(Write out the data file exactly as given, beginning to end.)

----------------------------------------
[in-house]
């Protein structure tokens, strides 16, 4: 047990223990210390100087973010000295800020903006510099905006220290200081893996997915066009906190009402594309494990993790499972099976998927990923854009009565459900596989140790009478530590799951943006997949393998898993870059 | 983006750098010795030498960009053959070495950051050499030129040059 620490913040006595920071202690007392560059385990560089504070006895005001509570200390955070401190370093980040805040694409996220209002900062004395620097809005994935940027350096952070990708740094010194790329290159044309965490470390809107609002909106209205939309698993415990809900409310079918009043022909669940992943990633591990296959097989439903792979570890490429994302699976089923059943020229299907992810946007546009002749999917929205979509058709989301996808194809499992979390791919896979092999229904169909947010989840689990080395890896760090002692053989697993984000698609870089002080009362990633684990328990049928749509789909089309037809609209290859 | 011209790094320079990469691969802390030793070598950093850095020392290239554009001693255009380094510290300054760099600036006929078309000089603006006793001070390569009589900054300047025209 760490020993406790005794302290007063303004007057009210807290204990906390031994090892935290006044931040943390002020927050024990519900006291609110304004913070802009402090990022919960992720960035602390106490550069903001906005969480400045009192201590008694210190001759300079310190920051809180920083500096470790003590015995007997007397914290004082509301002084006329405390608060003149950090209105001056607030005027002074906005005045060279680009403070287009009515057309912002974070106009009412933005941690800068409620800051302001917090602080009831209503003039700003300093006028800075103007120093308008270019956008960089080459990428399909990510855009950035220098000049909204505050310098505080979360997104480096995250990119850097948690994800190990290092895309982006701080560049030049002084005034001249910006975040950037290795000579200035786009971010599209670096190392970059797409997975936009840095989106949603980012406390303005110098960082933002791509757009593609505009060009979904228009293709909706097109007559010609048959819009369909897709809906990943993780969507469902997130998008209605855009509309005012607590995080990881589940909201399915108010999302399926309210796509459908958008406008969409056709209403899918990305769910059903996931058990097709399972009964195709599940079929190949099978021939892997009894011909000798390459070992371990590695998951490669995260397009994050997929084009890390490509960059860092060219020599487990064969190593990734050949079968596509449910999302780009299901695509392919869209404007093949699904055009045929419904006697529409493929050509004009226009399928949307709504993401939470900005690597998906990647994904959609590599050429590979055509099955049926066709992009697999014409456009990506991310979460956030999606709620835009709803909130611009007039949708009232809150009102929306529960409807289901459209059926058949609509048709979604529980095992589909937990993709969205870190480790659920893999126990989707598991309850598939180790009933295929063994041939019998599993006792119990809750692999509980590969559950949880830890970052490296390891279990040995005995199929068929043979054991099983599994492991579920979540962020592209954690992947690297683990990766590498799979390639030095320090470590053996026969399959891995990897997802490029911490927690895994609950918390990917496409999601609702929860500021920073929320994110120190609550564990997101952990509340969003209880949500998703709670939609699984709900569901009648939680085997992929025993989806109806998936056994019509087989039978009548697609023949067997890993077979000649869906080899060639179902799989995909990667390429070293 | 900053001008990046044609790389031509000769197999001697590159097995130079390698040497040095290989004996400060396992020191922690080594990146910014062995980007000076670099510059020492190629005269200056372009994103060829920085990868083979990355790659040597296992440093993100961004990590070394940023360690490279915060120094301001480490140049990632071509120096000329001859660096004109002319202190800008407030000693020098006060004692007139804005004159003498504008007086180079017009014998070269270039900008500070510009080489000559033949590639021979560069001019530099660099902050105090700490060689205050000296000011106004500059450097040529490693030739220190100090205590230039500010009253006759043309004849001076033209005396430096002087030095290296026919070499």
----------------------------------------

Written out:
[in-house]
């Protein structure tokens, strides 16, 4: 047990223990210390100087973010000295800020903006510099905006220290200081893996997915066009906190009402594309494990993790499972099976998927990923854009009565459900596989140790009478530590799951943006997949393998898993870059 | 983006750098010795030498960009053959070495950051050499030129040059 620490913040006595920071202690007392560059385990560089504070006895005001509570200390955070401190370093980040805040694409996220209002900062004395620097809005994935940027350096952070990708740094010194790329290159044309965490470390809107609002909106209205939309698993415990809900409310079918009043022909669940992943990633591990296959097989439903792979570890490429994302699976089923059943020229299907992810946007546009002749999917929205979509058709989301996808194809499992979390791919896979092999229904169909947010989840689990080395890896760090002692053989697993984000698609870089002080009362990633684990328990049928749509789909089309037809609209290859 | 011209790094320079990469691969802390030793070598950093850095020392290239554009001693255009380094510290300054760099600036006929078309000089603006006793001070390569009589900054300047025209 760490020993406790005794302290007063303004007057009210807290204990906390031994090892935290006044931040943390002020927050024990519900006291609110304004913070802009402090990022919960992720960035602390106490550069903001906005969480400045009192201590008694210190001759300079310190920051809180920083500096470790003590015995007997007397914290004082509301002084006329405390608060003149950090209105001056607030005027002074906005005045060279680009403070287009009515057309912002974070106009009412933005941690800068409620800051302001917090602080009831209503003039700003300093006028800075103007120093308008270019956008960089080459990428399909990510855009950035220098000049909204505050310098505080979360997104480096995250990119850097948690994800190990290092895309982006701080560049030049002084005034001249910006975040950037290795000579200035786009971010599209670096190392970059797409997975936009840095989106949603980012406390303005110098960082933002791509757009593609505009060009979904228009293709909706097109007559010609048959819009369909897709809906990943993780969507469902997130998008209605855009509309005012607590995080990881589940909201399915108010999302399926309210796509459908958008406008969409056709209403899918990305769910059903996931058990097709399972009964195709599940079929190949099978021939892997009894011909000798390459070992371990590695998951490669995260397009994050997929084009890390490509960059860092060219020599487990064969190593990734050949079968596509449910999302780009299901695509392919869209404007093949699904055009045929419904006697529409493929050509004009226009399928949307709504993401939470900005690597998906990647994904959609590599050429590979055509099955049926066709992009697999014409456009990506991310979460956030999606709620835009709803909130611009007039949708009232809150009102929306529960409807289901459209059926058949609509048709979604529980095992589909937990993709969205870190480790659920893999126990989707598991309850598939180790009933295929063994041939019998599993006792119990809750692999509980590969559950949880830890970052490296390891279990040995005995199929068929043979054991099983599994492991579920979540962020592209954690992947690297683990990766590498799979390639030095320090470590053996026969399959891995990897997802490029911490927690895994609950918390990917496409999601609702929860500021920073929320994110120190609550564990997101952990509340969003209880949500998703709670939609699984709900569901009648939680085997992929025993989806109806998936056994019509087989039978009548697609023949067997890993077979000649869906080899060639179902799989995909990667390429070293 | 900053001008990046044609790389031509000769197999001697590159097995130079390698040497040095290989004996400060396992020191922690080594990146910014062995980007000076670099510059020492190629005269200056372009994103060829920085990868083979990355790659040597296992440093993100961004990590070394940023360690490279915060120094301001480490140049990632071509120096000329001859660096004109002319202190800008407030000693020098006060004692007139804005004159003498504008007086180079017009014998070269270039900008500070510009080489000559033949590639021979560069001019530099660099902050105090700490060689205050000296000011106004500059450097040529490693030739220190100090205590230039500010009253006759043309004849001076033209005396430096002087030095290296026919070499």